Factory inspection standards and qualifications for factory inspectors


Material Information

Factory inspection standards and qualifications for factory inspectors
Physical Description:
ii, 10 p. : ; 23 cm.
United States -- Division of Labor Standards. -- Advisory Committee on Safety and Health
U.S. G.P.O.
Place of Publication:
Washington D.C
Publication Date:


Subjects / Keywords:
Factory inspection -- Standards -- United States   ( lcsh )
Labor inspection -- Standards -- United States   ( lcsh )
federal government publication   ( marcgt )
non-fiction   ( marcgt )


Statement of Responsibility:
prepared by Advisory Committee on Safety and Health, Division of Labor Standards, U.S. Department of Labor.
General Note:
Cover title.

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Source Institution:
University of Florida
Rights Management:
All applicable rights reserved by the source institution and holding location.
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aleph - 004980624
oclc - 21699221
lcc - HD8072 .Z99 v.5
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Cyril Ainsworth,
American Standards Association.
W. H. Cameron,
National Safety Council.
John P. Frey,
American Federation of Labor.
Thomas P. Kearns,
Ohio Industrial Commission.
R. R. Sayers, M. D.,
U. S. Public Health Service.
Albert W. Whitney,
National Conservation Bureau.
W. H. Winans,
Union Carbide Company.

In helping the Division of Labor Standards develop an effective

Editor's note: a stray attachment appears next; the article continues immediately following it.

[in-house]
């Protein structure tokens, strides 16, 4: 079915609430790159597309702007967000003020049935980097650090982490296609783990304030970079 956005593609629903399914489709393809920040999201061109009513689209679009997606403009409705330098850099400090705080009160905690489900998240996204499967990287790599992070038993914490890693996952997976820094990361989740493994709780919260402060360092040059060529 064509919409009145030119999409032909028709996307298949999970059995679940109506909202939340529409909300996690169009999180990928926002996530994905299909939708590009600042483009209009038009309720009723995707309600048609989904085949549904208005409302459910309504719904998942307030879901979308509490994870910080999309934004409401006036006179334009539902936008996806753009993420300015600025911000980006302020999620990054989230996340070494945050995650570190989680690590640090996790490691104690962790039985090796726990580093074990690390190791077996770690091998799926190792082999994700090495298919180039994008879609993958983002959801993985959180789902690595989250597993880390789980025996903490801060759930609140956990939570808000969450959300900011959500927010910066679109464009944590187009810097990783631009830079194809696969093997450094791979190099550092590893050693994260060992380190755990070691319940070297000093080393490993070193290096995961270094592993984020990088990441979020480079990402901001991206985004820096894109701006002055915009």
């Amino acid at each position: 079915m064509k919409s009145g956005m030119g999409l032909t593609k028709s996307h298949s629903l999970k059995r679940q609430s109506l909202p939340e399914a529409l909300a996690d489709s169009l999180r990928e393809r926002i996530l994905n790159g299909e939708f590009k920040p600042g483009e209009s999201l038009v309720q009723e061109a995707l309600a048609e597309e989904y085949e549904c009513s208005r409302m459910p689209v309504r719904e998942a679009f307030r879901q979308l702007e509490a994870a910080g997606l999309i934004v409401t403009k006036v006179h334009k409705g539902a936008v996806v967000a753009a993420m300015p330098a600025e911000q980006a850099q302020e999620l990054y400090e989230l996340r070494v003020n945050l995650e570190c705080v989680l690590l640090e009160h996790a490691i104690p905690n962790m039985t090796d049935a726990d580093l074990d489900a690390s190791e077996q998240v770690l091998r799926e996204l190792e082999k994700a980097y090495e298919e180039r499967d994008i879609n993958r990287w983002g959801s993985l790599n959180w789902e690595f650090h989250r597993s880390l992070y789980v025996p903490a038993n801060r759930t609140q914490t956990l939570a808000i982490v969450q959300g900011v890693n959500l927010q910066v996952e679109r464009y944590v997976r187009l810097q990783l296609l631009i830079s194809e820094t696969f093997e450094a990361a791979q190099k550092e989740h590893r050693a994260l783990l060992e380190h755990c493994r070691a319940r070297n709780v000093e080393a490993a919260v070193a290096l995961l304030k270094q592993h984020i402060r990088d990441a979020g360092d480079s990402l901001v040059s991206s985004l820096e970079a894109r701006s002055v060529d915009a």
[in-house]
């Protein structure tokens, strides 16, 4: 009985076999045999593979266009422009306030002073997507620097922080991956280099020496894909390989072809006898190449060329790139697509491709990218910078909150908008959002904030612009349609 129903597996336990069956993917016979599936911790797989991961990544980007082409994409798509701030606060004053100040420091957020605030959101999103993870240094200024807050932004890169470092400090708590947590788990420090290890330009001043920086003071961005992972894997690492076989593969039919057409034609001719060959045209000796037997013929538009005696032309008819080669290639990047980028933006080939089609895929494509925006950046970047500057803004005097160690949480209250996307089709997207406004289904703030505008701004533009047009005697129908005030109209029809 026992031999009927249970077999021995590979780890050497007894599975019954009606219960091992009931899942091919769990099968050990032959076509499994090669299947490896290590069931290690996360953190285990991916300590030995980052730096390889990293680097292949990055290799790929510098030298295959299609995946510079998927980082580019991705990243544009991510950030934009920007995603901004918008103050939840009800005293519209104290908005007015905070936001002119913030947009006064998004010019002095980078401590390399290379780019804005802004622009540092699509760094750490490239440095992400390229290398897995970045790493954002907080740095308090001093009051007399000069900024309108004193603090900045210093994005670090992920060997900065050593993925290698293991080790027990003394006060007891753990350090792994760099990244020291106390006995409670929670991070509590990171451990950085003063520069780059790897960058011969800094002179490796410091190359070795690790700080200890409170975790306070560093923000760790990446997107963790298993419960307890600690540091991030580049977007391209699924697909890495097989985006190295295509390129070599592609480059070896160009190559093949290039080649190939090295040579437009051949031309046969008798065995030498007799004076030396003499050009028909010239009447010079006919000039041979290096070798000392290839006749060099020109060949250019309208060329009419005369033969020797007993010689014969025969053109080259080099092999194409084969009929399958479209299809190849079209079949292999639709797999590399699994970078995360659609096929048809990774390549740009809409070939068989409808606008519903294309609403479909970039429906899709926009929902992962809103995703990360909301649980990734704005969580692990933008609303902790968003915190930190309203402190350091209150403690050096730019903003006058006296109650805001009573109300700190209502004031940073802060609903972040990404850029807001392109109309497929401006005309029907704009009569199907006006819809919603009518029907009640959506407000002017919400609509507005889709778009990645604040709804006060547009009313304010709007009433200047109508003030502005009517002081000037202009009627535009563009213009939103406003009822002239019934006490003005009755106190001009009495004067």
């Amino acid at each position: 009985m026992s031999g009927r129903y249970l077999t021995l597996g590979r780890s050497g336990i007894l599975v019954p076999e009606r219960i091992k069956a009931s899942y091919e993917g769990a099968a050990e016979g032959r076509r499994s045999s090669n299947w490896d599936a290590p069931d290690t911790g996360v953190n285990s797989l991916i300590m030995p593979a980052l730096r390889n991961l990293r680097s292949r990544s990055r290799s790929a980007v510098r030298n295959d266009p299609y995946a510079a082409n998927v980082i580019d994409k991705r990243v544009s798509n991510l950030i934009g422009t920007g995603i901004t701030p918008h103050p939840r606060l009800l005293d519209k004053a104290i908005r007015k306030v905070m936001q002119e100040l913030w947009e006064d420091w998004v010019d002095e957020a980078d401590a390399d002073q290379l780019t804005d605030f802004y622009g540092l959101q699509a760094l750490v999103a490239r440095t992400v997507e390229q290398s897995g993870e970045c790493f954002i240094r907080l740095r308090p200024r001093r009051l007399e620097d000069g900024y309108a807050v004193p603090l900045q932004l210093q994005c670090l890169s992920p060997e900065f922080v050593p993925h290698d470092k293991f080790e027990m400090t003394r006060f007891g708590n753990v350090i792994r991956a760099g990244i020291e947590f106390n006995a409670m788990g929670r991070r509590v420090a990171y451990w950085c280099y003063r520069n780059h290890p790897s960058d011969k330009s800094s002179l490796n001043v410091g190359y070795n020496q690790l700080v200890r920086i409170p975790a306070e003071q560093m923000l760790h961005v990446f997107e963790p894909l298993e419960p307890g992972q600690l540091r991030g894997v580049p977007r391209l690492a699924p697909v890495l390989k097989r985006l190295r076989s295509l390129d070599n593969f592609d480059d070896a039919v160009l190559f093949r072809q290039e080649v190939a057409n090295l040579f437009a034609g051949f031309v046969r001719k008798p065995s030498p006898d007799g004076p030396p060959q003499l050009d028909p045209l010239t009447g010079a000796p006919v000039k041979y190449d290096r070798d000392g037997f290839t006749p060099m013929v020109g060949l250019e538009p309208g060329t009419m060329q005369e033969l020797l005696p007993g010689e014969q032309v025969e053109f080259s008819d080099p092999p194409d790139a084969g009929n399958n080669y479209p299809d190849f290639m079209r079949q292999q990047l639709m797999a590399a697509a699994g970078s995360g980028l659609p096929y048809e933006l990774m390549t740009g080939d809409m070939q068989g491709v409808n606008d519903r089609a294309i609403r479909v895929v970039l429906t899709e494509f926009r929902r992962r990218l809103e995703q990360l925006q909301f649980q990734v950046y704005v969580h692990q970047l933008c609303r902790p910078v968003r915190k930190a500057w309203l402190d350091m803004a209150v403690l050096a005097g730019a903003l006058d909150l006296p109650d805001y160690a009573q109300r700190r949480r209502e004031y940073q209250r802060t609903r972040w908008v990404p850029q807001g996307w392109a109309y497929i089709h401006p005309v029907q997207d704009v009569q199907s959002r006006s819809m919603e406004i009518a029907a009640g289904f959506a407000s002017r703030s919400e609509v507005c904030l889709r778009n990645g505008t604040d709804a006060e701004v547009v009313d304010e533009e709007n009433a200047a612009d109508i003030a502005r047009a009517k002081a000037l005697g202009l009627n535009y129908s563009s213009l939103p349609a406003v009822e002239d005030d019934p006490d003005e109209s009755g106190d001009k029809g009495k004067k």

program to promote industrial safety and health the Division's
Advisory Committee has emphasized the need for developing
better factory inspection technique and higher qualification stand-
ards for persons appointed to do this important work, together
with ample service protection for the well trained and competent
The Division has already moved in the field of factory-inspector
training and has aided interested States in establishing effective
methods for increasing the technical knowledge of the safety
inspector. Under this training plan, as carried out in a number
of States, factory inspectors have acquired the status of genuine
experts in the detection, control, or elimination of dangerous
hazards to the life and health of workers.
Following through with the next step, the Division is glad to
present in this pamphlet the specific recommendations of the
Advisory Committee on Safety and Health on desirable qualifica-
tions of a factory inspector and as to a merit system of selection.
Coming from a wholly nonpartisan group whose members are
nationally known experts in the field of safety and health, these
suggested standards deserve the close attention of legislators,
administrators, and executives in all jurisdictions.
It should be pointed out that these recommendations deal
entirely with the qualifications needed for that part of the work of
factory inspection relating to safe and healthful conditions. When
these duties are combined with other administrative functions
such as wage, hour, and child-labor regulation, it doubtless will
be necessary to extend these suggested requirements to assure full
VERNE A. ZIMMER, Director,
Division of Labor Standards.


Factory Inspection Standards and Qualifications
for Factory Inspectors

Under the stimulus and driving force of organized safety groups,
great strides have been made by industry in reducing injuries
and fatalities caused by work hazards. Except for this sustained
voluntary effort the annual toll in human life and physical im-